The Illusion of Challenge
If you talk to many a cantankerous old gamer you’ll hear about how easy today’s games are how much more challenging games were back in the day. The story usually goes something like this: “Back in my day we had a limited number of lives and you’d be lucky to get any continues. Saved games!? Forget about it sonny!” At this point you get rapped atop the head with a cane. It may be true that gamers today have unlimited lives and quicksaves but lets go back and look at why games of the golden age were supposedly more challenging than games are today.
First lets look at the most popular games that grumpy gamer geezers will point you too: Super Mario Bros., Contra, Sonic the Hedgehog, Battletoads and Castlevania. If you were to sit down and play through these games from start to finish you could probably complete them in about an hour or two. There’s even an entire group of gamers who use emulators to complete speedruns on these old games trying to finish them as quickly as possible. If you just went to the store today and dropped $60 on an XBox360 game and beat it in under an hour there’s little doubt you’d be pretty pissed off. The technical limitations of the NES prevented games from lasting more than a few hours at the most. In order to keep gamers playing the games were designed to require time to master and multiple playthroughs to understand.
If you look a bit closer at the actual nature of these games you’ll notice that much of the challenge is really just punishment. Battletoads frequently killed players with little to no warning. Beating the game required a bit of skill and a whole lot of memorization. Sonic the Hedgehog encouraged players to run faster than any fat plumber ever could. Of course as soon as you approached mach 2 there’d be a wall with spikes on it to ruin your fun. Super Mario Bros. had it’s moments in frustration. The final castle required players to navigate through an endless maze giving you no clue how to progress to the final boss. Castlevania constantly knocked players backwards into watery graves. Contra and many other arcade ports were games designed specifically to kill players repeatedly in an effort to syphon as many quarters as possible from youngester’s jean shorts.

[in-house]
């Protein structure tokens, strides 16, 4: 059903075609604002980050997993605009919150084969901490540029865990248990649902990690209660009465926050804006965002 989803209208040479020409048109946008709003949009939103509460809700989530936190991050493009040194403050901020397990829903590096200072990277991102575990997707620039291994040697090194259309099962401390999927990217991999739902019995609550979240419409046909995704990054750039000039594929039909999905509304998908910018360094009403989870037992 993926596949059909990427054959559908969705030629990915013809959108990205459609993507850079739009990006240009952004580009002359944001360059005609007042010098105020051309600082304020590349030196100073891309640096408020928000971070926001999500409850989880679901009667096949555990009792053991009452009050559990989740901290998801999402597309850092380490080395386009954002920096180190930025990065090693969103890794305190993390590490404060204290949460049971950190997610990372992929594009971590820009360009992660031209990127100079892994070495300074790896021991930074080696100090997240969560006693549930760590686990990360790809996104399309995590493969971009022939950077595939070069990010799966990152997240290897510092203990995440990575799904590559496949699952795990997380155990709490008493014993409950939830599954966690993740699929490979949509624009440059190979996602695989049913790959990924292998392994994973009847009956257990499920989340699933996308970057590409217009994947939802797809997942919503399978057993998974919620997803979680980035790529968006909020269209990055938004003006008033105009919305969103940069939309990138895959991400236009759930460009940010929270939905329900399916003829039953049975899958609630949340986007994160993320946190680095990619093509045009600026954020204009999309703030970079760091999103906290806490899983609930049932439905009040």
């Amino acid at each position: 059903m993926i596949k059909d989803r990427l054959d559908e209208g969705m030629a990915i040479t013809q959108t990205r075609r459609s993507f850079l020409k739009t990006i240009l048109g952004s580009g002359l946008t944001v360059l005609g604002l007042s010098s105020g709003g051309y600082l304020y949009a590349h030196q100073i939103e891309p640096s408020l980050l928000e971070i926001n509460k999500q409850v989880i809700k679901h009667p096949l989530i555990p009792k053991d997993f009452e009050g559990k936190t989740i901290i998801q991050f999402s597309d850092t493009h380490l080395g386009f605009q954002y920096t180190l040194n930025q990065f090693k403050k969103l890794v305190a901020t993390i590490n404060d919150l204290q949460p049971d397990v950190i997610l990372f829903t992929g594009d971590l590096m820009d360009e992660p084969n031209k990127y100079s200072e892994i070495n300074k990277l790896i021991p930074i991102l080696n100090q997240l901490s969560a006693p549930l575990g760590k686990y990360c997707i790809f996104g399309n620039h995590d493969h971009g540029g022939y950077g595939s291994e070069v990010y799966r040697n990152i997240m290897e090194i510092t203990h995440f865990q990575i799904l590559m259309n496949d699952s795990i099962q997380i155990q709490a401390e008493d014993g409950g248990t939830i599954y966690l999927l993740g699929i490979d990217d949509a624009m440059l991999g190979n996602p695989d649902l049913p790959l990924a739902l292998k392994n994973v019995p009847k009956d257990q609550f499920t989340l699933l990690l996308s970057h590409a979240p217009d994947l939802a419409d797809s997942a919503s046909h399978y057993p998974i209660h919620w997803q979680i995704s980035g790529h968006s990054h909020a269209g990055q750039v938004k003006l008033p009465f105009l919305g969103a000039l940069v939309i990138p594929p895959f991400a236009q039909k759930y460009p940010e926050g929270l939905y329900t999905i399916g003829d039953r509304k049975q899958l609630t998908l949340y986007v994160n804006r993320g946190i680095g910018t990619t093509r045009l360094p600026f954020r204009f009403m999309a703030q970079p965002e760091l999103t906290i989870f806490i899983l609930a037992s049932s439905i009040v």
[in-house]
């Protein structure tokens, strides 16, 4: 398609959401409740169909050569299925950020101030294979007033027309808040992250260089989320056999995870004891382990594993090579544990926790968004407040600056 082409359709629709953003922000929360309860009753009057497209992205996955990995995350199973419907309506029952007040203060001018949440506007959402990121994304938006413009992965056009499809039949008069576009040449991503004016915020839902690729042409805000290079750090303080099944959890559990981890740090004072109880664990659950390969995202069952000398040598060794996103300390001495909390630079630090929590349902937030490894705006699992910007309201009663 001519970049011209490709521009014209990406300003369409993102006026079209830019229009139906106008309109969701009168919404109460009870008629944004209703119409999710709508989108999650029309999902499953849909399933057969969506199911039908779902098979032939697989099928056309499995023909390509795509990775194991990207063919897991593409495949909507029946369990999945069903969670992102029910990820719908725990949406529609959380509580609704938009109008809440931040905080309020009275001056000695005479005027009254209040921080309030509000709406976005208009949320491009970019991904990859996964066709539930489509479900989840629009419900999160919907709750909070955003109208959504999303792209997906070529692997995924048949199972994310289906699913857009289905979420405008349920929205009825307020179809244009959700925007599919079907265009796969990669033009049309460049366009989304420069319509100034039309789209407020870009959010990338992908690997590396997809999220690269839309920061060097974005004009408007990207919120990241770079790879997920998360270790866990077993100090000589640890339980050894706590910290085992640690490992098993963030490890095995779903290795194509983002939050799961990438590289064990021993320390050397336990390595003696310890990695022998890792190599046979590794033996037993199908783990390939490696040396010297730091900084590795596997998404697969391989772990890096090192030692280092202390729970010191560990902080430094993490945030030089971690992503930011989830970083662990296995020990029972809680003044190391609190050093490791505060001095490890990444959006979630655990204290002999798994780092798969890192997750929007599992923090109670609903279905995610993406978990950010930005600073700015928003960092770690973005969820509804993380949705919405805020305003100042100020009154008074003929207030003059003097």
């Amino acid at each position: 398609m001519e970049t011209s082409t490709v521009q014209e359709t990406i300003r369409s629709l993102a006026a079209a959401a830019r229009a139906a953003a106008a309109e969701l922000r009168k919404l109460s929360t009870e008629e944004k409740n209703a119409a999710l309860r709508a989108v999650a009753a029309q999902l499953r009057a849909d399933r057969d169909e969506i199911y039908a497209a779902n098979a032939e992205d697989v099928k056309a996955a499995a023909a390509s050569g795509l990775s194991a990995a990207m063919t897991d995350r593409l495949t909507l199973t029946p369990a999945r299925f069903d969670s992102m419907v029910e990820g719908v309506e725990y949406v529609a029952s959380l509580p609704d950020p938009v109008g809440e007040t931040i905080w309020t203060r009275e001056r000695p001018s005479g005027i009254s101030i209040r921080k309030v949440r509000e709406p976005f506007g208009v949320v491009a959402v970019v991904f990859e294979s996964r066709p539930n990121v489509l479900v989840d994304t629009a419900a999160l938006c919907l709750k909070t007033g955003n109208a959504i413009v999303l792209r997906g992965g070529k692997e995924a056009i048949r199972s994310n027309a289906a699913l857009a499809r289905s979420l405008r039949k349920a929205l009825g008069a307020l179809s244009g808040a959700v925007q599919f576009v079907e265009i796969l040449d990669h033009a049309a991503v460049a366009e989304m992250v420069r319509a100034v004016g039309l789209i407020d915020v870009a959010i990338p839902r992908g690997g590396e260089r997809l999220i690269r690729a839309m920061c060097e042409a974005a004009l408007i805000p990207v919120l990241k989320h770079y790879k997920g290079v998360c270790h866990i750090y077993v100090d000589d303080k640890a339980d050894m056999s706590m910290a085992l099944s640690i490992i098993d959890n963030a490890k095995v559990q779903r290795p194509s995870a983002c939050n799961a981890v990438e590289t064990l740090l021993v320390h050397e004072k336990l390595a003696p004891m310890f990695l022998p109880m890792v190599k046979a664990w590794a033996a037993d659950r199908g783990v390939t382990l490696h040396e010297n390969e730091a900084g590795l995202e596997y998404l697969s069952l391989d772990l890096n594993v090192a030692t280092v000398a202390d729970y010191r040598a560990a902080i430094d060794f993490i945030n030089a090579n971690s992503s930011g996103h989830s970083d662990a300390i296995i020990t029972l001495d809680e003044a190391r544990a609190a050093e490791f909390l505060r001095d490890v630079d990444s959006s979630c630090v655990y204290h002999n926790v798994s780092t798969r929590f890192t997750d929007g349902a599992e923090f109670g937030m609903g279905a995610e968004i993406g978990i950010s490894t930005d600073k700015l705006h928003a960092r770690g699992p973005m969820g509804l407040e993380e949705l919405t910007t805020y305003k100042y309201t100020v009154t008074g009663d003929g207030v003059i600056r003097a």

It’s painfully obvious that games of the golden age were extremely good at killing players. They were great at punishing players and demanding deep levels of patience from even the most experienced gamers. Did that make them better? Of course not. The question then is why do grizzled gamers today make such an effort to belittle today’s gamers for their lack of digital frustration? The answer is probably just that misery loves company. We had to put up with so much crap in our videogames and we were happy to have it so by gum we’re gonna make kids these days appriciate what they’ve got!